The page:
We had enough time to read the programme synopsis before the show started, and I would certainly recommend this if you are attending with children, at least for the first scene. This features a wordless romp through the Darlings’ lives as they transform from happy-go-lucky newly-weds to rather more careworn parents of three children; without having read the blurb I think this would have been tricky to grasp (though that might just be the voice of an uncultured 40-something speaking!)

After this visually and orchestrally impressive opener, the show moved to the more familiar nursery scene, where we met Wendy, John and Michael, and of course Nana the dog, caring for the children while Mr and Mrs Darling get ready for an important party. Needless to say their preparations are hindered by their children, and it was at this point that I could feel my daughter becoming drawn in to the story – ‘see Mum, kids liked winding their parents up even in the olden days!’

From this point on, she was totally absorbed. The aerial antics of Peter, Wendy, John and Michael as they flew to Neverland were a great hit, as was the ethereal Tink fluttering around the stage thanks to some incredibly clever animation. She also loved the busy scenes as Wendy was introduced to the Lost Boys who plead with her to be their mother – however it was the appearance of Captain Hook and his pirate ship that drew the biggest smile.

And no wonder – Captain Hook (played by same the singer as played Mr Darling) was everything you could want from a dastardly Pirate Captain. He and his colourful crew kept us entertained every time they appeared, until their fun was curtailed by the sound of Captain Hook’s watch ticking away, indicating that the Crocodile was near…or perhaps someone pretending to be the crocodile!

The pirates stole the show, but Tiger Lily and her band of fighters were also a highlight for my girl. She giggled her way through Tiger Lily and Peter boasting about their escape from Captain Hook as a furious Wendy tried (and failed) to point out that it was in fact her cunning that effected the rescue – this was my favourite scene also, perhaps because it was reminiscent of the squabbles that take place daily in our house!

It’s occurred to me that I have not really mentioned the music at all so far. This isn’t because I didn’t enjoy it – quite the opposite – but more that I don’t really have the musical understanding or technical vocabulary to describe it, nor do I have the knowledge to place it in any sort of context. What I can say is that though it took me a while to get my head around the operatic singing style and pared-down dialogue, my daughter seemed to instantly feel at home; also the fact we’re both humming along to parts of the show this morning speaks for itself I think.

The story ends as we all know it will – despite the excitement of Neverland, and much to Peter’s disgust, the children fly back to Nana and the heartbroken Mr and Mrs Darling – accompanied by the Lost Boys, all welcomed with open arms. A happy ending for the Darlings, though as always, we are left to wonder about Peter and Tink as they return to Neverland….

Peter Pan is on at the Wales Millennium Centre on 23rd and 31st May, at the Birmingham Hippodrome on 11th June, and the Royal Opera House, London on July 24th and 25th.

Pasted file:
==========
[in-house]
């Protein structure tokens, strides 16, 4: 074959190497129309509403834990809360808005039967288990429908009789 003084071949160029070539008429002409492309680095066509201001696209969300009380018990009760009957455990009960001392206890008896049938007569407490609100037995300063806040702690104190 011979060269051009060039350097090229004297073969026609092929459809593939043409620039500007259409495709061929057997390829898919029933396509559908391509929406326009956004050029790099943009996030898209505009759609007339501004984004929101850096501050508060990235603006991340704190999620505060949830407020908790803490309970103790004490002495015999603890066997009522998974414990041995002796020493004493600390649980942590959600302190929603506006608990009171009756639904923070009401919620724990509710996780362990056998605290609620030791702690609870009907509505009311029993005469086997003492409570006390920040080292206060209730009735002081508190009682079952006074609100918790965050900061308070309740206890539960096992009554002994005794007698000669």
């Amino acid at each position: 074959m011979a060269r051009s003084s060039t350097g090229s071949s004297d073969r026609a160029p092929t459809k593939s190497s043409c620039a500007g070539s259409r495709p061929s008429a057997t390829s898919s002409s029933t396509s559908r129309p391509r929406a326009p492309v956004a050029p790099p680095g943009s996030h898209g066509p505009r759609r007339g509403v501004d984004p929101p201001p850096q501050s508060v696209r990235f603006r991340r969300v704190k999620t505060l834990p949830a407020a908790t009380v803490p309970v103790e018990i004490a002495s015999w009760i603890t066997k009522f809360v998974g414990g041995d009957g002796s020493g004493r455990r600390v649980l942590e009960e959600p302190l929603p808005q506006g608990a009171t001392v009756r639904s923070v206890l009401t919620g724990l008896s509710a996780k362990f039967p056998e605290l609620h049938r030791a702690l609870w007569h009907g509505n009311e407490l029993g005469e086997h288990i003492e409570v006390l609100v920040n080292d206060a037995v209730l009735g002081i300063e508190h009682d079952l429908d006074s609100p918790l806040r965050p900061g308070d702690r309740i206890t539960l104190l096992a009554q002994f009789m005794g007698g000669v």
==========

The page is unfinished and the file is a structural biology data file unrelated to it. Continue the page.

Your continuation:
**Disclosure – we were kindly invited to Peter Pan by the Welsh National Opera, in exchange for writing a review**

And so it starts….but where will it end?

I’ve been wending my way towards this point for four years or so. Saving the pennies, appointing and working with an architect, discussing plans, going through the Planning process, getting approval from Building Control, navigating the Party Wall Act, choosing a builder, and most recently installing a new hot water system in readiness (thanks Dad for that bit!)

Although all these tasks have been steps on the journey towards our loft conversion, I’ve never really believed that it will actually happen. I know that sounds weird, but I guess it’s at least partly due to the fact that however stressful the journey up until now has been, I know in my heart that the real stress is yet to come. And of course the best way to deal with impending doom is bury my head as far in the sand as possible.

Sand or not, here we are. The loft is cleared out ready; the materials are ordered; scaffolding is going up in a couple of weeks and it is *just* possible that we could move into the new room at the beginning of the summer holidays. I’ve even got a vague colour scheme in my head and have started spending a lot of time on Pinterest in search of ideas I can nick inspiration….though I know from the bitter experience of friends who’ve had loft conversions that this might be a little premature.

You’d think I’d be excited to have the end in sight, after all this preparation and planning. But I’m not. Mostly, I just feel sick. How can I project manage something like this on my own?  What if the house falls down or something really awful happens? How am I going to keep everyone on an even keel when things go wrong? How am I going to hold everything together for everyone when we can’t move for dust and boxes? How am I going to deal with the Husband’s stress levels, already stratospheric before we have even begun? How on earth did I think that I could manage all this on top of everything else?

My lovely friend Lottie who blogs at The Secret Divorcee wrote a post last week about the ‘pinch points’ we encounter in life. In it she says :

‘Things are a bit shit. But the glory of getting old is experience; I know that this melancholy won’t last forever. I’ve been here before, and the knots eventually untangle, revealing a simpler, happier time.  I’m lucky enough to recognise that, although the day-to-day me is on the floor at the moment, there are some good things going on too…’

I’m also getting old, and usually I’m not too bad at waiting for the knots to untangle. But right now, I’m at the very pointiest end of the pinch and I’m finding it hard to see past everything that could go wrong in the next few months. I’m sure that as Lottie says a simpler, happier time will reveal itself. I just have to batten down the hatches and wait.

Wish me luck.